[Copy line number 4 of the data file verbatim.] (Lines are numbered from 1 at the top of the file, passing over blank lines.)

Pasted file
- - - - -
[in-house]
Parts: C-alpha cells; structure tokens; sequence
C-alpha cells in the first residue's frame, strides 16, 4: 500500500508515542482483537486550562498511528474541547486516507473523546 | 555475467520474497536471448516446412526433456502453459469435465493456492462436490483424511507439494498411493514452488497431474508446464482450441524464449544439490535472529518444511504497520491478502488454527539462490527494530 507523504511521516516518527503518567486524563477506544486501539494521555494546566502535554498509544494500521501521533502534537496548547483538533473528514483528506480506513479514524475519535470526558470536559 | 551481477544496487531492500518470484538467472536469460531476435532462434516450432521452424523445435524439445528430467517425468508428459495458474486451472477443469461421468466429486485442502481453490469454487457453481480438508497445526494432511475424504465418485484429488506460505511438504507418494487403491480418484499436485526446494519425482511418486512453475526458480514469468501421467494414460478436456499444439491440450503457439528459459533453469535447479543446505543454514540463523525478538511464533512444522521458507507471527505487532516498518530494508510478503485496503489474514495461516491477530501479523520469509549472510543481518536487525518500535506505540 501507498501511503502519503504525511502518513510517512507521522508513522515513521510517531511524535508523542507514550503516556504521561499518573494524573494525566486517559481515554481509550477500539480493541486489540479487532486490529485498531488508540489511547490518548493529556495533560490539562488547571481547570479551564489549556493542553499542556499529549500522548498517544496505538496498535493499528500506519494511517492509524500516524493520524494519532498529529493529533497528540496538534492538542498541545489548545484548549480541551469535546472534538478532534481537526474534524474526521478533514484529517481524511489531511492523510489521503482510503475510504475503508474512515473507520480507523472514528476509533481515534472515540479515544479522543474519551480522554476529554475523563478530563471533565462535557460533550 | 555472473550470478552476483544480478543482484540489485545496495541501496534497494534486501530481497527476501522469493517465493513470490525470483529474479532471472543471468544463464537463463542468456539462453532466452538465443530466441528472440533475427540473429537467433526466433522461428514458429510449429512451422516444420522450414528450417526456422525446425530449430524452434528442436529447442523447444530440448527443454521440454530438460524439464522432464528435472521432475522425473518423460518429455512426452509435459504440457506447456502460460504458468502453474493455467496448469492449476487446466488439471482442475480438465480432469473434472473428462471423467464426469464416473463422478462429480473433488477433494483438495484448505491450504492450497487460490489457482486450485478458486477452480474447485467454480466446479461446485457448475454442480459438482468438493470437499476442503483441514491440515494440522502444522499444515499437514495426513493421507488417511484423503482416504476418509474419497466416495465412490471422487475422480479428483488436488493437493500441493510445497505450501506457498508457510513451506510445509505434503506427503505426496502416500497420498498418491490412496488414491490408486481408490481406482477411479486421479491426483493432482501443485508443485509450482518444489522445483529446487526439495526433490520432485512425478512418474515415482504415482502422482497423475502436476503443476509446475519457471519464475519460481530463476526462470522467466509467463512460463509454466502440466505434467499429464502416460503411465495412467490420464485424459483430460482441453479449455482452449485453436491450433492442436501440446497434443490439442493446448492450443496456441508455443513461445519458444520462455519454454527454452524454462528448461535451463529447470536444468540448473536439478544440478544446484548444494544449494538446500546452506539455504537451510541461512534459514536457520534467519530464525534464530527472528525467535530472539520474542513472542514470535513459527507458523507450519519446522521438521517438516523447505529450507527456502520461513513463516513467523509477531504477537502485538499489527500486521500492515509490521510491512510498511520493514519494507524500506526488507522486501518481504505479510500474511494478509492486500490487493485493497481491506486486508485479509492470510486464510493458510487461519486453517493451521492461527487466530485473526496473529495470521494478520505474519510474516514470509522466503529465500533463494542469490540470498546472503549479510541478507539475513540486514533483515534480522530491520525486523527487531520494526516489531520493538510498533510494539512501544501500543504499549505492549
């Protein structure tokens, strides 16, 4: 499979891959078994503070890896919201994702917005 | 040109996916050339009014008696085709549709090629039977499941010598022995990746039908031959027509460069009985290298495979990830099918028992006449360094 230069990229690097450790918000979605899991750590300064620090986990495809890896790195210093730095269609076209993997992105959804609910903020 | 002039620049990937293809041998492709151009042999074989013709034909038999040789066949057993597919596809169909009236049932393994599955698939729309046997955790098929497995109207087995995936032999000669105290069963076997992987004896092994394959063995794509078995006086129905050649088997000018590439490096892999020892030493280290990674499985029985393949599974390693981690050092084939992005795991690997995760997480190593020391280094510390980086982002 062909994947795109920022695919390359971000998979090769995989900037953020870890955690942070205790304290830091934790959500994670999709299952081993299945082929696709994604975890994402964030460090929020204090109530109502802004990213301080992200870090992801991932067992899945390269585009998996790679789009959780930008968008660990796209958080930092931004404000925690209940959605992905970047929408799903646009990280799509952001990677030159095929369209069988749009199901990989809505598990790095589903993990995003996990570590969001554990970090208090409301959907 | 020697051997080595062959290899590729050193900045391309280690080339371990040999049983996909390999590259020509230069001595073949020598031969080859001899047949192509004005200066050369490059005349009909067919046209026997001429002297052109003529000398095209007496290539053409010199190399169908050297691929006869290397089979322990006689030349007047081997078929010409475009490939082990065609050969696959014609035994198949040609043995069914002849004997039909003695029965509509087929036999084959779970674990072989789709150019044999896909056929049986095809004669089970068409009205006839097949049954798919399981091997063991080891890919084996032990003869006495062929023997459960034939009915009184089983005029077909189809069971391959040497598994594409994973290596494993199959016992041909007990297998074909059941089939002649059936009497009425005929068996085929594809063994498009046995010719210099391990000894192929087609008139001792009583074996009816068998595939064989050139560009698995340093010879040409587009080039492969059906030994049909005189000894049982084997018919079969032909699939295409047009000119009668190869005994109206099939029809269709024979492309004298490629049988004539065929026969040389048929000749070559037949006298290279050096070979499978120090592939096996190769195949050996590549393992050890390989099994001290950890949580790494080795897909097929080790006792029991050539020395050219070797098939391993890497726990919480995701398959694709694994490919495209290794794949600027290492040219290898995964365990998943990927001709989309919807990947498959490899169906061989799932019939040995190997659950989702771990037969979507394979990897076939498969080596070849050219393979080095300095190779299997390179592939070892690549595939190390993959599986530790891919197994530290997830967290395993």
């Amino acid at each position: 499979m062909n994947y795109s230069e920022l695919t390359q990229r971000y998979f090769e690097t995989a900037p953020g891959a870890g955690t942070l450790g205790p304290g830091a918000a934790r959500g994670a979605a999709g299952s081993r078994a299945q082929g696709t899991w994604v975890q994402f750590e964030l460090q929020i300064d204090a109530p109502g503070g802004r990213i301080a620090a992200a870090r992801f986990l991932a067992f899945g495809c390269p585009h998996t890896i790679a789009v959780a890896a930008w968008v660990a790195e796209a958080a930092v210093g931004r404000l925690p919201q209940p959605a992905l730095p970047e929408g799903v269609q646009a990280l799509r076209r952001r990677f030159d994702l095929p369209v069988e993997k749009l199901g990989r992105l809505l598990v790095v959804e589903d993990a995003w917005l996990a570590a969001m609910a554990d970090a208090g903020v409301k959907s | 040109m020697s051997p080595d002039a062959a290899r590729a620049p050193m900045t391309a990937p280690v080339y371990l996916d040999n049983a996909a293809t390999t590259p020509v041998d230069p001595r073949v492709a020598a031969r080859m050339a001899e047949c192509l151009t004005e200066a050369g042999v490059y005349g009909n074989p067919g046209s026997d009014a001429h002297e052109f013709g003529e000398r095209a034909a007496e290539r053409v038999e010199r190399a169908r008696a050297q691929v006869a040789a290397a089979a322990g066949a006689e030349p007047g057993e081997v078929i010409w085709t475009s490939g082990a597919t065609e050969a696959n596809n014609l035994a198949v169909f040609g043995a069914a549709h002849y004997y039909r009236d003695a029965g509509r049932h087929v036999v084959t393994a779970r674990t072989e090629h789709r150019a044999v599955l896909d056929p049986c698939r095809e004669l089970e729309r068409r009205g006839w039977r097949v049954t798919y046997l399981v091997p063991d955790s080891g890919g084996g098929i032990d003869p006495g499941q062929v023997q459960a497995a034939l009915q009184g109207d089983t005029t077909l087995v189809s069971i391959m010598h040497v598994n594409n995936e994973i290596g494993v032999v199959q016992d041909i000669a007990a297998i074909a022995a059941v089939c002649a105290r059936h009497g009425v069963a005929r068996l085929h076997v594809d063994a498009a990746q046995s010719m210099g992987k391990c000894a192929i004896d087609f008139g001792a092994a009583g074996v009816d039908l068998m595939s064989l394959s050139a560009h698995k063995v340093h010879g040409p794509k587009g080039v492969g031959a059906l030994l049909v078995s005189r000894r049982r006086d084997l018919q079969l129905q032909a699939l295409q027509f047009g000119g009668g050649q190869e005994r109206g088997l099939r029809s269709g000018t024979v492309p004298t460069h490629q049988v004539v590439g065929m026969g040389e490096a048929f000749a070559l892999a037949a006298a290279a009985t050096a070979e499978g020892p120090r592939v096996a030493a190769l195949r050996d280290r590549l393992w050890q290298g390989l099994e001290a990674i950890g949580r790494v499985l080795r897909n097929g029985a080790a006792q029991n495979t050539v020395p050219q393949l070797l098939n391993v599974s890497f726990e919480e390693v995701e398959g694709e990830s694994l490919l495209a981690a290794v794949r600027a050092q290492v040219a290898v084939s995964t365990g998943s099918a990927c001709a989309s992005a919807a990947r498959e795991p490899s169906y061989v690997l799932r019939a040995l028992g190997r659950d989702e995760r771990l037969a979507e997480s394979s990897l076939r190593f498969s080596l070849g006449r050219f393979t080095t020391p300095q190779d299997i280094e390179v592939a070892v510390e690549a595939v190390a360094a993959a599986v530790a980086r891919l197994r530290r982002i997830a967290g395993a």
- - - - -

């Protein structure tokens, strides 16, 4: 499979891959078994503070890896919201994702917005 | 040109996916050339009014008696085709549709090629039977499941010598022995990746039908031959027509460069009985290298495979990830099918028992006449360094 230069990229690097450790918000979605899991750590300064620090986990495809890896790195210093730095269609076209993997992105959804609910903020 | 002039620049990937293809041998492709151009042999074989013709034909038999040789066949057993597919596809169909009236049932393994599955698939729309046997955790098929497995109207087995995936032999000669105290069963076997992987004896092994394959063995794509078995006086129905050649088997000018590439490096892999020892030493280290990674499985029985393949599974390693981690050092084939992005795991690997995760997480190593020391280094510390980086982002 062909994947795109920022695919390359971000998979090769995989900037953020870890955690942070205790304290830091934790959500994670999709299952081993299945082929696709994604975890994402964030460090929020204090109530109502802004990213301080992200870090992801991932067992899945390269585009998996790679789009959780930008968008660990796209958080930092931004404000925690209940959605992905970047929408799903646009990280799509952001990677030159095929369209069988749009199901990989809505598990790095589903993990995003996990570590969001554990970090208090409301959907 | 020697051997080595062959290899590729050193900045391309280690080339371990040999049983996909390999590259020509230069001595073949020598031969080859001899047949192509004005200066050369490059005349009909067919046209026997001429002297052109003529000398095209007496290539053409010199190399169908050297691929006869290397089979322990006689030349007047081997078929010409475009490939082990065609050969696959014609035994198949040609043995069914002849004997039909003695029965509509087929036999084959779970674990072989789709150019044999896909056929049986095809004669089970068409009205006839097949049954798919399981091997063991080891890919084996032990003869006495062929023997459960034939009915009184089983005029077909189809069971391959040497598994594409994973290596494993199959016992041909007990297998074909059941089939002649059936009497009425005929068996085929594809063994498009046995010719210099391990000894192929087609008139001792009583074996009816068998595939064989050139560009698995340093010879040409587009080039492969059906030994049909005189000894049982084997018919079969032909699939295409047009000119009668190869005994109206099939029809269709024979492309004298490629049988004539065929026969040389048929000749070559037949006298290279050096070979499978120090592939096996190769195949050996590549393992050890390989099994001290950890949580790494080795897909097929080790006792029991050539020395050219070797098939391993890497726990919480995701398959694709694994490919495209290794794949600027290492040219290898995964365990998943990927001709989309919807990947498959490899169906061989799932019939040995190997659950989702771990037969979507394979990897076939498969080596070849050219393979080095300095190779299997390179592939070892690549595939190390993959599986530790891919197994530290997830967290395993």